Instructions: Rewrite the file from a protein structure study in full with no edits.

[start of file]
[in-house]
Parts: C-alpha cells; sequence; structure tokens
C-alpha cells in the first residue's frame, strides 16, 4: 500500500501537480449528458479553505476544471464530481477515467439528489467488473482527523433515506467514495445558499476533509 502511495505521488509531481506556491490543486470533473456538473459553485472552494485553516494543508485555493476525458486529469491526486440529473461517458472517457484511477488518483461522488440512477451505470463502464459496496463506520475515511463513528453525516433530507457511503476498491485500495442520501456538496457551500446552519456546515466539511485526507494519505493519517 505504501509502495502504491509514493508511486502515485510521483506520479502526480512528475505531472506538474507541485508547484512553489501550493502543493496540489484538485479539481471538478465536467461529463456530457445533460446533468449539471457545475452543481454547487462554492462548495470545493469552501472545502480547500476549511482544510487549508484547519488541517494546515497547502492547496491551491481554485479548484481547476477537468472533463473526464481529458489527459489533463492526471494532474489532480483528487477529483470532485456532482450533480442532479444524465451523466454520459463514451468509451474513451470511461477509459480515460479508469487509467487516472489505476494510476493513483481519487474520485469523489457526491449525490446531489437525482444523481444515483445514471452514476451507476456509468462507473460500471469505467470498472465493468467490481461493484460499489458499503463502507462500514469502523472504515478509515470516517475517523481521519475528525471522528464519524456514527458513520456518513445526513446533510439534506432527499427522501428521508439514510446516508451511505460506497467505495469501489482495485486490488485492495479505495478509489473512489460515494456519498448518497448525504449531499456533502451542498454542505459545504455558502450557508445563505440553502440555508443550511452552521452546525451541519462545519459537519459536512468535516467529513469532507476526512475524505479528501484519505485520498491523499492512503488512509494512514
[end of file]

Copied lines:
[in-house]
Parts: C-alpha cells; sequence; structure tokens
C-alpha cells in the first residue's frame, strides 16, 4: 500500500501537480449528458479553505476544471464530481477515467439528489467488473482527523433515506467514495445558499476533509 502511495505521488509531481506556491490543486470533473456538473459553485472552494485553516494543508485555493476525458486529469491526486440529473461517458472517457484511477488518483461522488440512477451505470463502464459496496463506520475515511463513528453525516433530507457511503476498491485500495442520501456538496457551500446552519456546515466539511485526507494519505493519517 505504501509502495502504491509514493508511486502515485510521483506520479502526480512528475505531472506538474507541485508547484512553489501550493502543493496540489484538485479539481471538478465536467461529463456530457445533460446533468449539471457545475452543481454547487462554492462548495470545493469552501472545502480547500476549511482544510487549508484547519488541517494546515497547502492547496491551491481554485479548484481547476477537468472533463473526464481529458489527459489533463492526471494532474489532480483528487477529483470532485456532482450533480442532479444524465451523466454520459463514451468509451474513451470511461477509459480515460479508469487509467487516472489505476494510476493513483481519487474520485469523489457526491449525490446531489437525482444523481444515483445514471452514476451507476456509468462507473460500471469505467470498472465493468467490481461493484460499489458499503463502507462500514469502523472504515478509515470516517475517523481521519475528525471522528464519524456514527458513520456518513445526513446533510439534506432527499427522501428521508439514510446516508451511505460506497467505495469501489482495485486490488485492495479505495478509489473512489460515494456519498448518497448525504449531499456533502451542498454542505459545504455558502450557508445563505440553502440555508443550511452552521452546525451541519462545519459537519459536512468535516467529513469532507476526512475524505479528501484519505485520498491523499492512503488512509494512514